Future Gen is a US government project announced by
President George W. Bush in 2003; its initial plan involved the construction of
a near zero-emissions coal-fueled power plant to produce hydrogen and
electricity while using carbon capture and storage.
In December 2007, Mattoon Township, Coles County, Illinois
northwest of Mattoon, Illinois was chosen as the site for the plant from among
four finalists in Illinois and Texas. On January 29, 2008, the Department of
Energy announced a restructuring of the FutureGen project, which was claimed
necessary due to rising costs. In June 2008, the government announced a
call for proposals to elicit commercial involvement in the restructuring. In
2010, after a number of setbacks, the city of Mattoon backed out of the project.
The original incarnation of FutureGen was as a public-private
partnership to build the world's first near zero-emissions coal-fueled power
plant. The 275-megawatt plant would be intended to prove the feasibility of
producing electricity and hydrogen from coal while capturing and permanently
storing carbon dioxide underground. The Alliance intended to build the plant in
Mattoon Township, Coles County, Illinois northwest of Mattoon, Illinois, subject
to necessary approvals (issuing a “Record of Decision”) by the Department of
Energy (DOE) as part of the National Environmental Policy Act (NEPA) process.
FutureGen was to be designed, developed and operated by the
FutureGen Industrial Alliance, a non-profit consortium of coal mining and
electric utility companies formed to partner with the DOE on the FutureGen
project. The project was still in the development stage when its funding was
cancelled in January 2008. The Alliance decision of the location of the host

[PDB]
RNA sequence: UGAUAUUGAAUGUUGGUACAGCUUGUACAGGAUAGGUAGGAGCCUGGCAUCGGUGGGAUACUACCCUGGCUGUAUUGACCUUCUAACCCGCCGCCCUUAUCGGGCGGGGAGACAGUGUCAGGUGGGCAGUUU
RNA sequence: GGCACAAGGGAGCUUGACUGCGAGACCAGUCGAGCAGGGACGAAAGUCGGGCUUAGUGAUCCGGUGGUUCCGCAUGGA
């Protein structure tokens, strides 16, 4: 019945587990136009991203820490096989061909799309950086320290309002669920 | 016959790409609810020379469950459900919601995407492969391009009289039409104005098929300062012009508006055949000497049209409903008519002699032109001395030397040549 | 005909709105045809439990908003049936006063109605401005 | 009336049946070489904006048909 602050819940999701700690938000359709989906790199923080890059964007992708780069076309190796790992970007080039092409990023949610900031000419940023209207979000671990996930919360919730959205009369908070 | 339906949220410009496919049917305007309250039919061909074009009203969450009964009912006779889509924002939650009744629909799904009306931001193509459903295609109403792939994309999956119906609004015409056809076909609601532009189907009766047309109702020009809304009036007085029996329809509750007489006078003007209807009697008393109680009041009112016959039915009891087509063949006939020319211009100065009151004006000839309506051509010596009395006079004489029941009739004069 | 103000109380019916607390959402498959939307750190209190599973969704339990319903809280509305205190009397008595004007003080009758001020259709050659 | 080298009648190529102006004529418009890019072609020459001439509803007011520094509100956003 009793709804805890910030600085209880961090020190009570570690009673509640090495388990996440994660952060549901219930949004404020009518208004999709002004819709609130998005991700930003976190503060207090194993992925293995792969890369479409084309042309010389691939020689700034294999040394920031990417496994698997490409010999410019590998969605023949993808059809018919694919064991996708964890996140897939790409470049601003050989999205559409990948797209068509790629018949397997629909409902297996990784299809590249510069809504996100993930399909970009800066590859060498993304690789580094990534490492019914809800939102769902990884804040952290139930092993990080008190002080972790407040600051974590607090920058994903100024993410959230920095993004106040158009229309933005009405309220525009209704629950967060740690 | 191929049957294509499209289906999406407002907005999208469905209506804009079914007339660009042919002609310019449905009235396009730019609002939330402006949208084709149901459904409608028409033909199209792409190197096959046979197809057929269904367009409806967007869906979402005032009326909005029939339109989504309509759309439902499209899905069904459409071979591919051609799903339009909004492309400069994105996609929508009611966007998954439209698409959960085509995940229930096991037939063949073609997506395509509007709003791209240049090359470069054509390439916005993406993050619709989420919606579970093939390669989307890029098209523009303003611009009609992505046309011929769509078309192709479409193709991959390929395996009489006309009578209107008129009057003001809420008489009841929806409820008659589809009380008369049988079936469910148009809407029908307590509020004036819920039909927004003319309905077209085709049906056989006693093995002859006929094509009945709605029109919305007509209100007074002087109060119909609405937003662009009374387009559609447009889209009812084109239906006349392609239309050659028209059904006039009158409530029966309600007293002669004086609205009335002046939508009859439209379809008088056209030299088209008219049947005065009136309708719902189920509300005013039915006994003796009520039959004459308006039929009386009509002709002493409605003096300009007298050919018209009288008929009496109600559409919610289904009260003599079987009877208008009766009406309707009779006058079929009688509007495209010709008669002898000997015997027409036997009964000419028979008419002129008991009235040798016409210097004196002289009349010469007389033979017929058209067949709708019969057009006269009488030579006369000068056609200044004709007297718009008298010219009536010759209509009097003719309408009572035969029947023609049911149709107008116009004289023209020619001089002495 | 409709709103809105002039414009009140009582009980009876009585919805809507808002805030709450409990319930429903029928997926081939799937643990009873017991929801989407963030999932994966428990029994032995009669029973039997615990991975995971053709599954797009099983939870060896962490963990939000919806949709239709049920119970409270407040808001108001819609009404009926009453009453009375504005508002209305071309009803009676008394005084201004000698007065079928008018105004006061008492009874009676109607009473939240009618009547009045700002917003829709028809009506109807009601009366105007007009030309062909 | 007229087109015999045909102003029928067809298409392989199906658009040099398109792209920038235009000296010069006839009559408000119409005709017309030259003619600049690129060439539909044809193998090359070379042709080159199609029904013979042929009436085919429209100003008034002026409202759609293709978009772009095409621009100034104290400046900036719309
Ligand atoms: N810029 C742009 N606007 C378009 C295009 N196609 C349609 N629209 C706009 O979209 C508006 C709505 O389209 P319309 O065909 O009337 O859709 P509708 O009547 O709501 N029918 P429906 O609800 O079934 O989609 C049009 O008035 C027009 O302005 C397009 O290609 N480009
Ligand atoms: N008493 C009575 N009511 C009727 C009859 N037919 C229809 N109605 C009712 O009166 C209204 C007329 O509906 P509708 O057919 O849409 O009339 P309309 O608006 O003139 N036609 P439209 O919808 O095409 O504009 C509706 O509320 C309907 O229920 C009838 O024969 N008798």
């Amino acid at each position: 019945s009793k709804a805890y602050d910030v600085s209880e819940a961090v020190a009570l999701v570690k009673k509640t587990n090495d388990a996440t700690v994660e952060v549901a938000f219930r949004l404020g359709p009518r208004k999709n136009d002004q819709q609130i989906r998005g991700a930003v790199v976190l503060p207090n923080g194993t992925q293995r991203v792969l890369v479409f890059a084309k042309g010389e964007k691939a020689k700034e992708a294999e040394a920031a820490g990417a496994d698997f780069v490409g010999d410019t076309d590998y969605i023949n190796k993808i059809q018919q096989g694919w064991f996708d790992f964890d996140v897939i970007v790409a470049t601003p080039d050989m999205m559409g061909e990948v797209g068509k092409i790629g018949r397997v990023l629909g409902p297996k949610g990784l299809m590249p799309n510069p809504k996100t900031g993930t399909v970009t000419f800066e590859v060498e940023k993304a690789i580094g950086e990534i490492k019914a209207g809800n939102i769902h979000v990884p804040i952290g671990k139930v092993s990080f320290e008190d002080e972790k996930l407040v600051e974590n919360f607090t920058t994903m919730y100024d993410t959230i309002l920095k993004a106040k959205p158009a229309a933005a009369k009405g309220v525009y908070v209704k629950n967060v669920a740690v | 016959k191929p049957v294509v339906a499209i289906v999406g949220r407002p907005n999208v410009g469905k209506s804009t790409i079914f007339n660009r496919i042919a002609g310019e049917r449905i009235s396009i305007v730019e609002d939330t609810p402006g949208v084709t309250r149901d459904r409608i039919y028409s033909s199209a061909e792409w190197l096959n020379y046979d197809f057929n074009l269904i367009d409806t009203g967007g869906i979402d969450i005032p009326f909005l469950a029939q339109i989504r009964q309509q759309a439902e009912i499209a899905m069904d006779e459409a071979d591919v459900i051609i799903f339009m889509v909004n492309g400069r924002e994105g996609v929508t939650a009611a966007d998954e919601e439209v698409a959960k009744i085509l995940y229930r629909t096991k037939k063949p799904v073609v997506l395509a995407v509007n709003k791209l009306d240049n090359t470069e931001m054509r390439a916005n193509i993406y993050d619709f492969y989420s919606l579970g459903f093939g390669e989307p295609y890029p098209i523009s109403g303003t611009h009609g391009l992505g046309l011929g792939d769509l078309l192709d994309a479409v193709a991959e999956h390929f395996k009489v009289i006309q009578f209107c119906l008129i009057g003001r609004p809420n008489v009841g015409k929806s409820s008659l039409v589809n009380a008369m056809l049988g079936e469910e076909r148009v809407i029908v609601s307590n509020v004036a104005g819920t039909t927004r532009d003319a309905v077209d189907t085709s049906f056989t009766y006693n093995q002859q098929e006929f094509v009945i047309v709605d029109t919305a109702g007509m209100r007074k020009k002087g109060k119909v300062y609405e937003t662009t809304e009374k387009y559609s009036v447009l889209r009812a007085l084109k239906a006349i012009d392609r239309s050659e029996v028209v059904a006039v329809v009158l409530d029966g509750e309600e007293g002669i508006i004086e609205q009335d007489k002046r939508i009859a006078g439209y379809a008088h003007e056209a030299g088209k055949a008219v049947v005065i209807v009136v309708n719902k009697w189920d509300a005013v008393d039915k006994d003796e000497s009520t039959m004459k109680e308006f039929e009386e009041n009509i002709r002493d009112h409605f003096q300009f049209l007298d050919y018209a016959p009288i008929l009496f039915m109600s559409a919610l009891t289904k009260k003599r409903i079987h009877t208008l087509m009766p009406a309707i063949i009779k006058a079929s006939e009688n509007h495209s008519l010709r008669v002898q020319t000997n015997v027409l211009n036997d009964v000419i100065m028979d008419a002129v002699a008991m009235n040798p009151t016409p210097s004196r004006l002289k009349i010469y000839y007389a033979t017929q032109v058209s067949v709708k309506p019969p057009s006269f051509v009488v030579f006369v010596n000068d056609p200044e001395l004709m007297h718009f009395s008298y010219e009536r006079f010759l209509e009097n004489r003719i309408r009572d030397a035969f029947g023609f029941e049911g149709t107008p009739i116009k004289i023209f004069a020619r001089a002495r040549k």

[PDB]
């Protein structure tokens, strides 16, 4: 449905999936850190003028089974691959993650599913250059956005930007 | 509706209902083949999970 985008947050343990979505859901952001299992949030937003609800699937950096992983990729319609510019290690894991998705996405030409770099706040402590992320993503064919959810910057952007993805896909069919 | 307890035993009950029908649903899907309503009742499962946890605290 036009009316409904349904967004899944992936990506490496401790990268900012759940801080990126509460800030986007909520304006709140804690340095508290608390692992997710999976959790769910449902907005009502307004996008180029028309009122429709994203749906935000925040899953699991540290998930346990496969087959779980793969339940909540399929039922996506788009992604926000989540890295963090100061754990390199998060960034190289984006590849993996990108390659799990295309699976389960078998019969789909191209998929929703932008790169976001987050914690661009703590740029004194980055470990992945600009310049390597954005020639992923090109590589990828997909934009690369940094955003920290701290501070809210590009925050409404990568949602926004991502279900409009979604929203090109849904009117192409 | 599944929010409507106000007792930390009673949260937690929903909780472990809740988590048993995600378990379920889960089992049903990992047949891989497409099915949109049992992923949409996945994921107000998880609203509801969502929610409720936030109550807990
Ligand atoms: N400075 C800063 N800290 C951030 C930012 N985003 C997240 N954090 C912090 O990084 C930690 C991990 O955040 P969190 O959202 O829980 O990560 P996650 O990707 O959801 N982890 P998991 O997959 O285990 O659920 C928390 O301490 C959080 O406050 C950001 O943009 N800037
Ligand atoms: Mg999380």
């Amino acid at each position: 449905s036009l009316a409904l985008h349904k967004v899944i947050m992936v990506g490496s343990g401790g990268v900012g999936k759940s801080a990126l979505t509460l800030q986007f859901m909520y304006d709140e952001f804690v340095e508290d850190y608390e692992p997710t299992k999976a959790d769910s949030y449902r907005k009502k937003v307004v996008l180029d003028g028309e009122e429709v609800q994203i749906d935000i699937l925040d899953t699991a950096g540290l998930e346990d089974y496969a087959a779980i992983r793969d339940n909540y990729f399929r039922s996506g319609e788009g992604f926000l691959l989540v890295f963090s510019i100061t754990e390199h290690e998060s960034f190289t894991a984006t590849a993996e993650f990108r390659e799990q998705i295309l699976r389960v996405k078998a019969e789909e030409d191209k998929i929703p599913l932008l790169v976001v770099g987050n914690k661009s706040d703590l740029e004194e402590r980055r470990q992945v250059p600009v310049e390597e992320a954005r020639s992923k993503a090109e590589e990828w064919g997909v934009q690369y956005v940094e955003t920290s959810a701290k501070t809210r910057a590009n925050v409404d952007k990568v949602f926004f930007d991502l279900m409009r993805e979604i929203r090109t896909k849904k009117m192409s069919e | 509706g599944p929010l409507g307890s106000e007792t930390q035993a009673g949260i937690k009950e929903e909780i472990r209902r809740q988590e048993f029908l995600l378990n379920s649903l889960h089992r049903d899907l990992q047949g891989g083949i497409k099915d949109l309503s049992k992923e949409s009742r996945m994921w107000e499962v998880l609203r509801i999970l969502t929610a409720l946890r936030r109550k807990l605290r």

site, subject to DOE's completing NEPA environmental reviews, was announced in
December 2007 after a two-year bidding and review process. Construction was
scheduled to begin in 2009, with full-scale plant operations to begin in 2012.
The estimated gross project cost, including construction and
operations, and excluding offsetting revenue, was $1.8 billion. The project was
governed by a legally binding cooperative agreement between DOE and the
Alliance. Under the agreement, DOE was to provide 74% of the project’s cost,
with private industry contributing the other 26%. The DOE also planned to
solicit the financial support and participation of international governments in
the FutureGen project, since by 2020 more than 60% of man-made greenhouse gas
emissions are expected to come from developing countries. Foreign financial
support was to offset a portion of DOE’s cost-share. As of January 2008, the
foreign governments of China, India, Australia, South Korea, and Japan had
expressed interest in participating and sharing the cost of the project
FutureGen was to sequester carbon dioxide emissions at a rate
of one million metric tons per year for four years, which is the scale a
Massachusetts Institute of Technology (MIT) report cites as appropriate for
proving sequestration. The MIT report also states that “the priority objective
with respect to coal should be the successful large-scale demonstration of the
technical, economic, and environmental performance of the technologies that make
up all of the major components of a
large-scale integrated CCS system — capture, transportation
and storage.” An injection field test similar to this was done in Norway.
In March 2009 Washington Post reported that U.S. Secretary of
Energy Steven Chu expressed support for continuing the project using stimulus
funds (after some changes that have not yet been specified) and making it
a part of a larger portfolio of research plants developed in collaboration with
The FutureGen Industrial Alliance is a consortium of 10 power
producers and electric utilities from around the globe.
Energy Coal Inc. ||
Caterpillar Inc. ||
Beijing, China |
Linthicum Heights, Maryland
St. Louis, Missouri
Rio Tinto Energy
Four companies initially a part of the FutureGen Industrial Alliance have
since dropped out of the project.
|American Electric Power
|PPL Energy Services Group, LLC
|Southern Company Services, Inc.
Site selection for the Future Gen facility was based on a
competitive process which began in May 2006. Seven states responded to the
Site Request for Proposals with a total of 12 proposals. Proposals were reviewed
against a set of environmental, technical, regulatory, and financial criteria
with input from external technical advisors on power plant design and carbon